If you would like any of our recipes you can contact us by email

rainbowlizzie@live.co.uk

Written By Lizzie & Joshua Christian. Copyright (c) 29/04/2013

RSPB: OUR BIG GARDEN BIRDWATCH & HOMES FOR WILDFLIFE 28/04/2013

WELCOME BACK TO OUR ‘BIG GARDEN BIRD WATCH’

This week has brought beautiful warm sunshine, all the tree are baring new life bright green leaves are opening and flourishing with one day of heavy rain and hail which was refreshing and well needed for the earth, as the scent of the dry earth as the rain came down hit the senses of sweet mother earth.

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WOODLANDS COMING TO LIFE BUDS OPENING & BRIGHT GREEN LEAVES FLOURISHING   

We have started introducing a different feeder mix for a warmer Spring and the parents and chicks when the are ready to use the feeders as and when they need to, there will always be a supply of food all year round. Same with Squirrels and other wildlife we feed.

OUR SPRING FEEDER MIX

High Energy & Garden Friendly

White Dari, Suet Pellet, Hempseed Chopped Peanuts, Red Dari, Red Millet, Sunflower Hearts, Canary Seed, Japanese Millet, Naked Oats, Nyjer Seed. All the above and more…Cereal, Nuts and Seeds

To Attract: Blackbirds, Song Thrush, Robin, Great Tit, Blue Tit, Coal Tit, Chaffinch, Goldfinch, Greenfinch, Greater Spotted Woodpecker, House Sparrow, Tree  Sparrow.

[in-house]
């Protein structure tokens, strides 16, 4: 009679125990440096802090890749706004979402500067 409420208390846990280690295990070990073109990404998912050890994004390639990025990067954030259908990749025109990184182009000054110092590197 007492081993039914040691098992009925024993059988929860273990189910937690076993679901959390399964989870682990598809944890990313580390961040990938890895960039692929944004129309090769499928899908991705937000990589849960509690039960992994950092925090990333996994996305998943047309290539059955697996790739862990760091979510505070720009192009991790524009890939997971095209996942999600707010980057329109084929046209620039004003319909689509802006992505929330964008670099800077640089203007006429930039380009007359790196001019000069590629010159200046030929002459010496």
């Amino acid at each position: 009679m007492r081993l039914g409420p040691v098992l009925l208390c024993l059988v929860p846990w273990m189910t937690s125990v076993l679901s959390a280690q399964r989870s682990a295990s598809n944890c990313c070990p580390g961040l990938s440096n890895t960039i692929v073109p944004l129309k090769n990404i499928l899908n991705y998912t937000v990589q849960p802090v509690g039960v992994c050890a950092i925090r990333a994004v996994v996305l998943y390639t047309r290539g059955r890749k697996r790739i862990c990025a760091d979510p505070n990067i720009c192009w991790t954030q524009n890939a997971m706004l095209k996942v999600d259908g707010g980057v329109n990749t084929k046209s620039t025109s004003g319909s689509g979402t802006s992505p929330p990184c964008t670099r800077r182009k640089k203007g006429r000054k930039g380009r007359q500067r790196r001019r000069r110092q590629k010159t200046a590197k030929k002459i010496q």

We have also put in the other window feeder Dried mealworms, with a sprinkle of Bugs ‘n’ Bits: Dried Mealworms, Water Flies & River Shrimp. The go in a week or less!

But the hanging Nyjer seed feeder is not having so much success with, I think we need a better feeder for the Nyjer seed. with our next RSBP order.

Well today has been a therapeutic, soothing and resting day after a horrendous stressful weekend in A+E. We always love watching and fascinated by our local feathered friends and wildlife. And our local Robins are now enjoying the Coconut Treat as much a the ‘Tit Families (Great, Coal, Blue & Long-Tailed Tits) and Woody Greater Spotted Woodpecker and now Robins.

May the sun keep shining and the rain to keep everything flurished and growing,